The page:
The headline rate of output inflation for goods leaving the factory gate was negative 0.9% on the year to July 2020, unchanged from June 2020.
The price for materials and fuels used in the manufacturing process displayed negative growth of 5.7% on the year to July 2020, up from negative growth of 6.7% in June 2020.
Petroleum products was the largest contributor to the annual rate of output inflation.
Crude oil provided the largest upward contribution to the change in the annual rate of input inflation.
Prices for both petroleum products and crude oil have increased on the month as lockdown and travel restrictions have eased, and global demand has picked up.
November 2020 will see the first publication of the producer price inflation figures on a gross basis; we encourage the use of gross series indices where available, as the net versions will no longer be produced.
The Office for National Statistics (ONS) has released a public statement on the coronavirus (COVID-19) and production of statistics; Section 8: Quality and methodology describes the situation in relation to the Producer Price Inflation (PPI).
Coronavirus (COVID-19) in July 2020
On 23 March 2020, the UK and devolved governments announced official guidance on restrictions on movement for the UK as a result of the coronavirus (COVID-19) pandemic. Data collection for the Producer Price Index (PPI) surveys, including the surveys measuring domestic, import and export prices for July 2020, was via paper questionnaires that were sent to businesses on 18 June 2020, asking to return prices that were applicable on or around 1 July 2020.
Although there has been a gradual reopening of workplaces and premises since May 2020, as a result of the lifting of government restrictions, the response for July 2020 is lower in comparison with pre-lockdown months. The PPI response for July 2020 was 74.2%, down from a pre-lockdown 87.4% in February 2020, but a 2.9 percentage point improvement on June 2020. We closely monitor response rates in each publication and use statistical methods to deal with non-response. For further information, please see Section 8: Quality and methodology.
We have worked closely with our business respondents and data suppliers, and we have used additional data sources to quality assure the estimates in this publication. These include qualitative information sourced from manufacturing industry respondents to the Business Impact of Coronavirus (COVID-19) Survey (BICS) and anecdotal evidence from responders to both the BICS and/or PPI surveys.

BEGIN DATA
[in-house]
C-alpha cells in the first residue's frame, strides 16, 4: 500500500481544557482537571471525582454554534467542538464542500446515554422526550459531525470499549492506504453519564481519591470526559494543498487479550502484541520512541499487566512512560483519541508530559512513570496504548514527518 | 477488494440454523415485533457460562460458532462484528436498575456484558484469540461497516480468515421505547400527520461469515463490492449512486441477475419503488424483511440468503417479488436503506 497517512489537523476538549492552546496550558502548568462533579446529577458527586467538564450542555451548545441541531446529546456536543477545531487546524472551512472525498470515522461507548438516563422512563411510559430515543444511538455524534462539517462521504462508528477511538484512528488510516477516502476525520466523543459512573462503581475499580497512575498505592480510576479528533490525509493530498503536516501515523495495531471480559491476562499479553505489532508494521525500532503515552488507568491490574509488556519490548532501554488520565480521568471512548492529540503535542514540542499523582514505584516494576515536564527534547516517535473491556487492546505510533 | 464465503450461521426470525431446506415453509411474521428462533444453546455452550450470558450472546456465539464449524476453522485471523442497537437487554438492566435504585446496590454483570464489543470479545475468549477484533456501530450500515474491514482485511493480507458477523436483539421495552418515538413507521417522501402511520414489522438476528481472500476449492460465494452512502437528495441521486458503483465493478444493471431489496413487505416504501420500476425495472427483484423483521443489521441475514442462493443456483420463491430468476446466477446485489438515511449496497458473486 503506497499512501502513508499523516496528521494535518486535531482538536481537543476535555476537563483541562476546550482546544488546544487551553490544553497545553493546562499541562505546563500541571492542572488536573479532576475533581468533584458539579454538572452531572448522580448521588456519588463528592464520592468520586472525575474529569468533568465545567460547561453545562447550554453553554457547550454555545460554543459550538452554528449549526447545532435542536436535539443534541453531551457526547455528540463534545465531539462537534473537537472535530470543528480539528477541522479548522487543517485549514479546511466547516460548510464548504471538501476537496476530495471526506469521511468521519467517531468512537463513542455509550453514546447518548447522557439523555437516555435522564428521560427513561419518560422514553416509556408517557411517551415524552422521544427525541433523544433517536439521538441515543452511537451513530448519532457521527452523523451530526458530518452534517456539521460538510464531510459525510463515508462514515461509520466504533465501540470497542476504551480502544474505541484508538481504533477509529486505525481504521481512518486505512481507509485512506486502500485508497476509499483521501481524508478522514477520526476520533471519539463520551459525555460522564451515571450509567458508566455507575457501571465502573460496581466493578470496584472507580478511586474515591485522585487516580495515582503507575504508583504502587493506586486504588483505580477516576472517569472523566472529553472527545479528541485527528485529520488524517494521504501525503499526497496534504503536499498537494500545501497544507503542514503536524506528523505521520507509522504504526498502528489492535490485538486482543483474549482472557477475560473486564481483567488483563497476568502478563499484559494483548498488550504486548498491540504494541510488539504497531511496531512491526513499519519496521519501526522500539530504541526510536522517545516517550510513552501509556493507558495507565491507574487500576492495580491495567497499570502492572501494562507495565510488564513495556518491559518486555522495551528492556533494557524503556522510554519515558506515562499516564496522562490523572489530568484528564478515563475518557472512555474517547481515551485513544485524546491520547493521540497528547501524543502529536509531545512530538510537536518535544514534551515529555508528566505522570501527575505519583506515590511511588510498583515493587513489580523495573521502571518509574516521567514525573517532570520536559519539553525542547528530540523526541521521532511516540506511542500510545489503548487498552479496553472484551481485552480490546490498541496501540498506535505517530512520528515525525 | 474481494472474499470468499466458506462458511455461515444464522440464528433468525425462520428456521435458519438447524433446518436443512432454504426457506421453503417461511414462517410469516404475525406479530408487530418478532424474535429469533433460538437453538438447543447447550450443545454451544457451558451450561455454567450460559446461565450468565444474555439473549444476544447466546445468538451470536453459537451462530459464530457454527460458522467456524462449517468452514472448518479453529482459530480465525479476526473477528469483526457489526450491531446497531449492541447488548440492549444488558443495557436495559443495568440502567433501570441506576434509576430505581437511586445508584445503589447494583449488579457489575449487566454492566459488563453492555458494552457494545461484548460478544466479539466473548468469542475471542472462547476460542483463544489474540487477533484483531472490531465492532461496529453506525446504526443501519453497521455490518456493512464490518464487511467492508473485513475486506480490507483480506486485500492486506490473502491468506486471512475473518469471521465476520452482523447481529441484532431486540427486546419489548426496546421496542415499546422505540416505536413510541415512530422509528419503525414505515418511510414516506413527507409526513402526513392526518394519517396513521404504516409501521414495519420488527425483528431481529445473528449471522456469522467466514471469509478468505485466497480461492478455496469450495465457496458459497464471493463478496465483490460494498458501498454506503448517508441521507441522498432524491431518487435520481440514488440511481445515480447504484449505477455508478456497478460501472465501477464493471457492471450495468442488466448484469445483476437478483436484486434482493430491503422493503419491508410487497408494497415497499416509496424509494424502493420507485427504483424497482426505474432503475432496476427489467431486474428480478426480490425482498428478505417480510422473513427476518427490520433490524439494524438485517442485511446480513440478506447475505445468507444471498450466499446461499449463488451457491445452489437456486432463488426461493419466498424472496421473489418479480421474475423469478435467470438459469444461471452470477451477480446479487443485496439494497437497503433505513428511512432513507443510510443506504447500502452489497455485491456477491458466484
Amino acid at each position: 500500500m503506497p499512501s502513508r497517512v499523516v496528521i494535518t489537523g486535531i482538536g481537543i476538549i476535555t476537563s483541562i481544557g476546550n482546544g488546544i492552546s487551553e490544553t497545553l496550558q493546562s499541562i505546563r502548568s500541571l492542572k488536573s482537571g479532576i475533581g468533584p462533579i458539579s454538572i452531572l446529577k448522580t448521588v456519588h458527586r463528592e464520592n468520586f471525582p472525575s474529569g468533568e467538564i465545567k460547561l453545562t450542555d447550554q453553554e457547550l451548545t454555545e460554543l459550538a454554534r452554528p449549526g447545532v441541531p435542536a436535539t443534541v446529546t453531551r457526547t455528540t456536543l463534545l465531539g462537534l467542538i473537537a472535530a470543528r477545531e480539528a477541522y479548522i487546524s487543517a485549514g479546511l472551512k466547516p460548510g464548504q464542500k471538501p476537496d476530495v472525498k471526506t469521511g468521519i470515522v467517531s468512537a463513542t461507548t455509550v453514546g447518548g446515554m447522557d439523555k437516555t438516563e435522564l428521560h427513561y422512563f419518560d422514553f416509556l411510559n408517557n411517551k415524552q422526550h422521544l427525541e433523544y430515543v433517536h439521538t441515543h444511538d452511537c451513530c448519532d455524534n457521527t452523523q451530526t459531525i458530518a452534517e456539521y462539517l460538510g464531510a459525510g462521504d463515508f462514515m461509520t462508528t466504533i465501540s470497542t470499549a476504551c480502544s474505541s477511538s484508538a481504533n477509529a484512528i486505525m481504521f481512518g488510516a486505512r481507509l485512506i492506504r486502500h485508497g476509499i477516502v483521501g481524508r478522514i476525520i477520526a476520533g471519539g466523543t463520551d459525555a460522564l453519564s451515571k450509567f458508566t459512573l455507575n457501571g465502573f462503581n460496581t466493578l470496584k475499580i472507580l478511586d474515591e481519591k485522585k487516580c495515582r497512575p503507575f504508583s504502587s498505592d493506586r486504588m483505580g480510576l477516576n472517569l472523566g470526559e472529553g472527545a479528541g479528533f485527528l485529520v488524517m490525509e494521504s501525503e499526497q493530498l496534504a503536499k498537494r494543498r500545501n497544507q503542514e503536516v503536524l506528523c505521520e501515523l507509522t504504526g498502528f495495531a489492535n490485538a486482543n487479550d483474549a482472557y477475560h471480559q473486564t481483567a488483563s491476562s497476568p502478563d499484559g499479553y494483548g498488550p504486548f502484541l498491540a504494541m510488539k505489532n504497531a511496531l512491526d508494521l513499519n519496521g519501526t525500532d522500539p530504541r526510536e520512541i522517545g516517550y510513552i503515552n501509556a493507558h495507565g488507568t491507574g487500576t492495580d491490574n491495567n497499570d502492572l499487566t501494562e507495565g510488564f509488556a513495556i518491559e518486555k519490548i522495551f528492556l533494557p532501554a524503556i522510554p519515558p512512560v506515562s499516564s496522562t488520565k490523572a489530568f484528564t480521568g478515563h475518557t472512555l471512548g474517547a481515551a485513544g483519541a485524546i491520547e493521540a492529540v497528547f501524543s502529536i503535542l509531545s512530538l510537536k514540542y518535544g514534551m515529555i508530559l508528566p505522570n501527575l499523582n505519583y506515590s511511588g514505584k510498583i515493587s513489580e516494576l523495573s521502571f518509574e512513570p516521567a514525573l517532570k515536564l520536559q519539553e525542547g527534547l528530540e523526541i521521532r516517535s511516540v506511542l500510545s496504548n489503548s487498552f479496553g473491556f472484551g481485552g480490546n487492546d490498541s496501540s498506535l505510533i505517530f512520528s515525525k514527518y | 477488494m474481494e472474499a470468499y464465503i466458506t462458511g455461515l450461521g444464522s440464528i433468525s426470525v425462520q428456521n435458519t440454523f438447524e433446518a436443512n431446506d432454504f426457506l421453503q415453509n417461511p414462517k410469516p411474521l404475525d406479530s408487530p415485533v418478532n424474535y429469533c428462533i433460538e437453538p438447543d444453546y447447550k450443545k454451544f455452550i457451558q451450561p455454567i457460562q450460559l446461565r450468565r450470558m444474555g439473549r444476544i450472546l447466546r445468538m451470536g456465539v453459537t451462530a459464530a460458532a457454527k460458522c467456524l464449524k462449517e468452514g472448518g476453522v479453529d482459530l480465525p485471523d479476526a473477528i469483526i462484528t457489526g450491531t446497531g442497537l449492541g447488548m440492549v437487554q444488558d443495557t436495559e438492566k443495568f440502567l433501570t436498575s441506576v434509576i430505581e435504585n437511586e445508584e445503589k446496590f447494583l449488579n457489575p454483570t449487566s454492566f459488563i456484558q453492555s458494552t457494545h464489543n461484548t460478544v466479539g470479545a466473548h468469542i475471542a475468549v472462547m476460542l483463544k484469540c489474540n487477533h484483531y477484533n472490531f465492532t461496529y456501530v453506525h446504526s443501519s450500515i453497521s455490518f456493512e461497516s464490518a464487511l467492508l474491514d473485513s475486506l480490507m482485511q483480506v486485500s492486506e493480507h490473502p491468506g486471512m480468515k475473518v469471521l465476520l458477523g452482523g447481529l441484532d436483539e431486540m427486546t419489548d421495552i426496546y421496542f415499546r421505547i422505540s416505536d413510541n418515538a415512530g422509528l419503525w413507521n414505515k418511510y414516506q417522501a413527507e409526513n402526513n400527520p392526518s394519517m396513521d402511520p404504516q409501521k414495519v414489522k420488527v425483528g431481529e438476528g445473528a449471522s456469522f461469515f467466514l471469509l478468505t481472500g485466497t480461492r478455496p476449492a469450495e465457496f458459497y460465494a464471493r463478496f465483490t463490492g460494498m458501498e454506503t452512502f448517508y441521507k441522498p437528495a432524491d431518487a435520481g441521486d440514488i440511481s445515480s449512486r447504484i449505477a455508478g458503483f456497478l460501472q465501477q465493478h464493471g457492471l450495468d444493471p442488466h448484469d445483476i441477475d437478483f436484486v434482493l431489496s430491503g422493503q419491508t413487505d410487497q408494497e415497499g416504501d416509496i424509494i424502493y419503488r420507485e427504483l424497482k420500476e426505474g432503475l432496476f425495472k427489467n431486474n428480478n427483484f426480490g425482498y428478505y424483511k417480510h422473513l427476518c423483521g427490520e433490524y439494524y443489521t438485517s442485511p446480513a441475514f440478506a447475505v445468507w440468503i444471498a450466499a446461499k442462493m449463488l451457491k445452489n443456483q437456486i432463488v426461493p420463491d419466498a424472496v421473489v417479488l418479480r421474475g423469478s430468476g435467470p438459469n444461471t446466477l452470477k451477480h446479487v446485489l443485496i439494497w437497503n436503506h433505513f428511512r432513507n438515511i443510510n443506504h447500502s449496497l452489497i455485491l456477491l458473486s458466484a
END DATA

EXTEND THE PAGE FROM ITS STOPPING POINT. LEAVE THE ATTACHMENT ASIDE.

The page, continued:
Merging SPPI with PPI
To ensure the accessibility of producer prices to users, we will be implementing a new bulletin that collates information from the Services Producer Price Index (SPPI) and Producer Price Index (PPI) in October 2020 – Producer Price Inflation including Services, UK. The methodology, data collection and production of the PPI and SPPI will not be affected as a result of this change.
We will be implementing important methodological improvements to the PPI and SPPI in November 2020. Articles published on 20 July 2020 have detailed changes in methodology, Producer price indices methods changes and the move to a chain-linked business prices structure, Chain-linking in business prices.
Further articles explain moving from fixed-base weights to annual chain-linking, which will improve the accuracy of these statistics; Producer price weight changes and Services producer price weight changes. At the same time, we will be introducing changes to the level of detail of the data we publish and classification changes alongside changes to our producer price inflation headline figure from net to gross in line with international best practice. To support users with the transition to the new headline definition, Section 6: Gross and net producer price indices includes a comparison between the existing measures of output and input producer price inflation on a net and gross basis.
The November 2020 PPI bulletin will be published for the first time using Classification of Products by Activity 2.1 (CPA2.1) framework. CPA 2.1 is the most up-to-date international product classification system, reflecting product change over time.
About the PPI
The factory gate price (output price) is the amount received by UK producers for the goods that they sell to the domestic market. It includes the margin that businesses make on goods, in addition to costs such as labour, raw materials and energy, as well as interest on loans, site or building maintenance, and rent.
The input price measures the price of materials and fuels bought by UK manufacturers for processing. It includes materials and fuels that are both imported or sourced in the domestic market. It is not limited to materials used in the final product but it includes what is required by businesses in their normal day-to-day running, such as fuels.